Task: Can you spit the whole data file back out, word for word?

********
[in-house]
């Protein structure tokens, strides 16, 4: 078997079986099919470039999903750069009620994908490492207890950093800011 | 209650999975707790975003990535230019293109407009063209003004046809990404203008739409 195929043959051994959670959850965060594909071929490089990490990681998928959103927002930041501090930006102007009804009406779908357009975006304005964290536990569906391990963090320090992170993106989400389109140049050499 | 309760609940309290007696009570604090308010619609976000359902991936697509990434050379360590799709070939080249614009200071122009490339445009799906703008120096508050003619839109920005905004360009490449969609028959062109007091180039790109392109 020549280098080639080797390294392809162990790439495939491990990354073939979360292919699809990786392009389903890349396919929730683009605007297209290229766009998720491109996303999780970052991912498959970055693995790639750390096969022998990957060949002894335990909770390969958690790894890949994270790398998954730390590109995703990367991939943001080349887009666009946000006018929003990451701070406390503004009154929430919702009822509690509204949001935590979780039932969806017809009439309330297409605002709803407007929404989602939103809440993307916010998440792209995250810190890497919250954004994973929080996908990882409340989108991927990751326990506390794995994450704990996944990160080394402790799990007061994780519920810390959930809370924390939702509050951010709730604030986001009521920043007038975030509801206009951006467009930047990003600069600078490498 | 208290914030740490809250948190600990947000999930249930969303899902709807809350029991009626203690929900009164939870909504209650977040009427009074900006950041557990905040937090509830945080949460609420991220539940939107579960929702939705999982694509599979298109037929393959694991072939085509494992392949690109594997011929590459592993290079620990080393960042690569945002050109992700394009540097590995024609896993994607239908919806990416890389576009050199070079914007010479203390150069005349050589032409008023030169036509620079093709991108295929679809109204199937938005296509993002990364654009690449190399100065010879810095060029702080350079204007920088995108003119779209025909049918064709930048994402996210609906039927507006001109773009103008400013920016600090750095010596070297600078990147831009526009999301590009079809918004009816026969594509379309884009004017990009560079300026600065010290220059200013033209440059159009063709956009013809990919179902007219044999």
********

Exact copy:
[in-house]
């Protein structure tokens, strides 16, 4: 078997079986099919470039999903750069009620994908490492207890950093800011 | 209650999975707790975003990535230019293109407009063209003004046809990404203008739409 195929043959051994959670959850965060594909071929490089990490990681998928959103927002930041501090930006102007009804009406779908357009975006304005964290536990569906391990963090320090992170993106989400389109140049050499 | 309760609940309290007696009570604090308010619609976000359902991936697509990434050379360590799709070939080249614009200071122009490339445009799906703008120096508050003619839109920005905004360009490449969609028959062109007091180039790109392109 020549280098080639080797390294392809162990790439495939491990990354073939979360292919699809990786392009389903890349396919929730683009605007297209290229766009998720491109996303999780970052991912498959970055693995790639750390096969022998990957060949002894335990909770390969958690790894890949994270790398998954730390590109995703990367991939943001080349887009666009946000006018929003990451701070406390503004009154929430919702009822509690509204949001935590979780039932969806017809009439309330297409605002709803407007929404989602939103809440993307916010998440792209995250810190890497919250954004994973929080996908990882409340989108991927990751326990506390794995994450704990996944990160080394402790799990007061994780519920810390959930809370924390939702509050951010709730604030986001009521920043007038975030509801206009951006467009930047990003600069600078490498 | 208290914030740490809250948190600990947000999930249930969303899902709807809350029991009626203690929900009164939870909504209650977040009427009074900006950041557990905040937090509830945080949460609420991220539940939107579960929702939705999982694509599979298109037929393959694991072939085509494992392949690109594997011929590459592993290079620990080393960042690569945002050109992700394009540097590995024609896993994607239908919806990416890389576009050199070079914007010479203390150069005349050589032409008023030169036509620079093709991108295929679809109204199937938005296509993002990364654009690449190399100065010879810095060029702080350079204007920088995108003119779209025909049918064709930048994402996210609906039927507006001109773009103008400013920016600090750095010596070297600078990147831009526009999301590009079809918004009816026969594509379309884009004017990009560079300026600065010290220059200013033209440059159009063709956009013809990919179902007219044999």